Armchair BEA: Classics

My Favorite Classic

The first discussion topic for Armchair BEA is classics. I was struck by a few of the questions the moderators asked, particularly these: If you could give a list of classics to someone who claims to hate them to make them change their mind, what would be on it? How would you convince them to give classics a try?
I became a reader of classics through television. Yes, modern culture’s much maligned boob-tube is what led me to the classics. Let me explain. 

As a kid I wasn’t a huge reader. Sure, I read books, but I didn’t seek them out and live on them like oxygen until I discovered, while browsing through a Scholastic catalog, that they’d written a book based on the movie Dracula. Back-ass-wards, right? 

Well, I was only in 7th grade and didn’t know that the movie was based on Bram Stoker’s1897 novel, Dracula. But I loved monster movies and Dracula was my favorite character. I have such a fond memory of spending what seemed like the entire summer (between softball games and mowing the lawn) lounging on the hammock in the backyard reading Dracula. I remember it wasn’t what I expected–the style was a challenge for me to get into at first–but I loved Dracula so much that I persevered. I was mesmerized by the depth with which I was able to explore the story of Dracula through the novel. It also helped me understand my parents, who read every night and on the weekends, a bit more.

Dracula led me to Salem’s Lot which led me to a lot of great and some pretty bad novels in the horror genre. I have a strong suspicion that making my way through novels like Dracula and The Stand at a young age helped me give some of my assigned school reading a fighting chance to grow on me.

I loved reading The Good Earth and The Pearl in 8th grade. In high school I recall enjoying just about everything that my English teacher, Mr. Antus, had us read. Well, with the exception of The Old Man and the Sea. I wish Mr. Antus was still alive so I could ask him what he was thinking when he had a bunch of teens read that one.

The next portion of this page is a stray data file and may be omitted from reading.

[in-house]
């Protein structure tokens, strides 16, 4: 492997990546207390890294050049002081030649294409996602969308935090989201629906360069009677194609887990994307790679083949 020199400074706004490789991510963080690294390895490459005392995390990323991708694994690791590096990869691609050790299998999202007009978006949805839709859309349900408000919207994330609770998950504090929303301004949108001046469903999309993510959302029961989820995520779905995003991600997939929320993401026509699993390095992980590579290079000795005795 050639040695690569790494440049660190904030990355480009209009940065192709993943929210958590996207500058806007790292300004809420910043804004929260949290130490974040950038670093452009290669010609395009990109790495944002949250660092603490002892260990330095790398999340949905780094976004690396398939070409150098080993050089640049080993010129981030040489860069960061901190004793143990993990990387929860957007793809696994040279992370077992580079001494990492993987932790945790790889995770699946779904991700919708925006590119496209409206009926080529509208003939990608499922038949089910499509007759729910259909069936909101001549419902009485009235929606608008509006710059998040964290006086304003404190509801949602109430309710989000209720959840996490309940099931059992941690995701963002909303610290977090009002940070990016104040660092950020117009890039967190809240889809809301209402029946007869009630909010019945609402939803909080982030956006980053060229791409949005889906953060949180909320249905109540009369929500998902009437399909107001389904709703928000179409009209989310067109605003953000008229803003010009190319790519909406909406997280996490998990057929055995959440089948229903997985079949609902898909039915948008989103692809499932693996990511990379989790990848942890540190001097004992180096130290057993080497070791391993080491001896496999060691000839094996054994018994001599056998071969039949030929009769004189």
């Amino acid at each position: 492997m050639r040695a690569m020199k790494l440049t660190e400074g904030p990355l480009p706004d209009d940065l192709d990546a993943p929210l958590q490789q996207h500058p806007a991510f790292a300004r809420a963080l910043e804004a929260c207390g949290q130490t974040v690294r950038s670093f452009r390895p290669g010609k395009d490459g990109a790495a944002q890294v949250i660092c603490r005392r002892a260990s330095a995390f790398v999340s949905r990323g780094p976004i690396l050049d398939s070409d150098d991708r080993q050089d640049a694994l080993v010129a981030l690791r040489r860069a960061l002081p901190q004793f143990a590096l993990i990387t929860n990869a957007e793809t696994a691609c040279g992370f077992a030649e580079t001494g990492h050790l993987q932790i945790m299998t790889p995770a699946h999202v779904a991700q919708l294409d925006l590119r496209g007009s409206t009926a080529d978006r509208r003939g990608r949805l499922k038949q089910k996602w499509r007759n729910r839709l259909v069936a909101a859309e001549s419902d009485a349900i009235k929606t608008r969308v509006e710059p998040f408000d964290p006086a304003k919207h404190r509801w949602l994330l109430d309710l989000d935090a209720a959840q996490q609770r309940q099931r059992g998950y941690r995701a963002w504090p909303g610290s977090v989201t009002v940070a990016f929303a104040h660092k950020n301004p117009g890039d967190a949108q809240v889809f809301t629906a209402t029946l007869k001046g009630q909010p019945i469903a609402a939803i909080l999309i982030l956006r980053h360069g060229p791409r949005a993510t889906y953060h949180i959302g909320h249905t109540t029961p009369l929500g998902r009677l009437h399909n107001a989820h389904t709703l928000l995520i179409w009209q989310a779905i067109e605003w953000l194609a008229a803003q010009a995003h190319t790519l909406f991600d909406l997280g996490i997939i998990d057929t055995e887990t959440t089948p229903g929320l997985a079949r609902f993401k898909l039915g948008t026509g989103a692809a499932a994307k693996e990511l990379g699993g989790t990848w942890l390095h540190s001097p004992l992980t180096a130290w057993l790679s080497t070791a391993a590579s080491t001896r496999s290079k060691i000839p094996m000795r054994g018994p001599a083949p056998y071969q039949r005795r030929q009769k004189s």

A Marine Classic

I continued to read a lot in the Marines, which I joined before I was out of high school. During these years I gravitated toward books that helped deepen and widen my knowledge of and love for the USMC (and that also helped me make sense out of the frustration and disappointment I was also beginning to feel).

One day I had finished my work and my boss (a sergeant major, one of the highest enlisted ranks) told me that I could read until my shift was up. When he had found out I was a reader we’d instantly bonded–across age, gender, and race lines, not to mention many, many levels of rank (I was a Private First Class). So, there I sat reading when an officer walked in. He saw me sitting there with a mass market paperback and instantly started chewing me out (I imagine he thought it was a romance novel). My boss stepped in and innocently suggested that the officer ask what I was reading. When I held up my copy of Marine! The Life of Chesty Puller by Burke Davis that officer turned a bit pink, apologized, and walked out. We chuckled. Books are powerful!

Eventually I did go to college where I got into Middle and Old English literature, discovered Willa Cather, and then in graduate school focused mainly on pre-twentieth century American writers. After graduate school I discovered the world of contemporary fiction and non-fiction, advance reader copies, and book clubs, but classics have remained a consistent part of my reading life because I know I’ll be in for a good and/or meaningful story when I pick up one.

I think my point in sharing the above is that if you’re going to try to get people to read a classic, you have to find away in for them. Find out what they’re interested in. These days there are many classics being turned into graphic novels and some are finding new readers through Hollywood adaptations. In other words, don’t kill your TV and don’t freak out about classics being turned into comic books.

It’s human nature to want to find out more about what we’re interested in, so if you’re trying to get someone to read the classics, my advice is to start not where you are, but where they are.

p.s. Speaking of classics, did you know that the Marine Corps has required reading? It’s called the Commandant’s Professional Reading List and it started in 1988 (after I got out or I’d have been all over it. Hell, I might have even reenlisted!). Here’s a link that will take you to the official reading list website. Each rank has a list of required books to read and you can view them that way or as professional categories. Titles include classics such as Stephen Crane’s The Red Badge of Courage and more recent popular novels like Steven Pressfield’s Gates of Fire. Check it out, you might be surprised by some of the titles. You can even follow USMC reading action on Twitter @USMCReadingList.

Good night, Chesty, wherever you are!


  1. wow, if TV encourages young people to read, then I am all for it! Whatever way you get to the classics is great! Hey, did you hear? they just discovered a lost book by Pearl Buck! this is no joke, I read about it a couple of days ago

  2. I just heard about the recently discovered Buck novel on the NYT Book Review podcast today! Amazing story. What a find. Thanks for visiting!

  3. Willa Cather, Willa Cather, Willa Cather! Love! And, I work with military students on a daily basis, yet none of them have told me about this Commandant's Professional Reading List! What!? I'm off to check this out, thanks!

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